This works reasonably well and it's quite easy if you create each note at the restaurant corresponding to that note, since each note will then automatically be geotagged with the location of the restaurant.

There are, however, a couple of problems, relating to problems with Evernote and/or the iPhone. I've developed work-arounds for those, though whether or not they're worthwhile will depend on how obsessive you are about this.

First, the iPhone interface is generally not very good in terms of adding information to notes. I like to include the following in my restaurant notes: when I was there, with whom, what I ordered, and comments on the food, service, etc. I also like to put in a link to the restaurant's website and/or a review site, plus a picture of the restaurant, which may help me remember the place if I haven't been there for a while. Having this kind of information immediately available when you're in a particular location trying to figure out where to eat is quite useful.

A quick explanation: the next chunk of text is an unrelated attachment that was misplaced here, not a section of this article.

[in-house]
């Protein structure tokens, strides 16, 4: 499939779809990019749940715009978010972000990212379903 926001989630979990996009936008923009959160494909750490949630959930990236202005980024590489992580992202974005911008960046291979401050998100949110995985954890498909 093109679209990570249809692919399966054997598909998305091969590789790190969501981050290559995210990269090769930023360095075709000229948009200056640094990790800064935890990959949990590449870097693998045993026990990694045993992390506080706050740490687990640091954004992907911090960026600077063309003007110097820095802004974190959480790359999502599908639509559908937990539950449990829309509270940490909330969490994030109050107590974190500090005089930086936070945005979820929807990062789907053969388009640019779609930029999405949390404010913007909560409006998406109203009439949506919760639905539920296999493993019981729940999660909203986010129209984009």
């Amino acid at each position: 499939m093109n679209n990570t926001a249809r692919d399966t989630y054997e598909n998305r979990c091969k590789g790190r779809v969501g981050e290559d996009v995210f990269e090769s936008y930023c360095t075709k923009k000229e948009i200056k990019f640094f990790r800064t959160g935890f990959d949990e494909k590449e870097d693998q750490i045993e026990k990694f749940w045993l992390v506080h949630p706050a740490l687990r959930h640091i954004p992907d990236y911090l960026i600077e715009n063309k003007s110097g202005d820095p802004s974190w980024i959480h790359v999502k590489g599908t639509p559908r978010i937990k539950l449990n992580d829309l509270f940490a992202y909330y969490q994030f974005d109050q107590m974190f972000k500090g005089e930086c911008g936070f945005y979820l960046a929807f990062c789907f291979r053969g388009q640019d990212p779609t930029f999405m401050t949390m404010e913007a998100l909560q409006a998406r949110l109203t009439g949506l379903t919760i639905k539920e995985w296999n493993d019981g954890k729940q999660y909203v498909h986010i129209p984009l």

It is difficult and in some cases impossible to enter this type of information directly into a note on the iPhone. So I either create or edit the restaurant notes on my Mac, at most starting with a note consisting of a picture or some basic information entered from the iPhone.

The second issue relates to the geotagging information associated with a particular note. If a note is created anywhere other than at the restaurant (e.g., on your computer at home), it won't have correct location information for the restaurant. In addition, even for notes created at the restaurant, the geotagging is often off, sometimes by a block or more. I believe this results from a combination of imperfect GPS on the iPhone (at least in some places), plus the way Evernote stores the IPhone GPS information (generally involving truncation of the actual GPS information).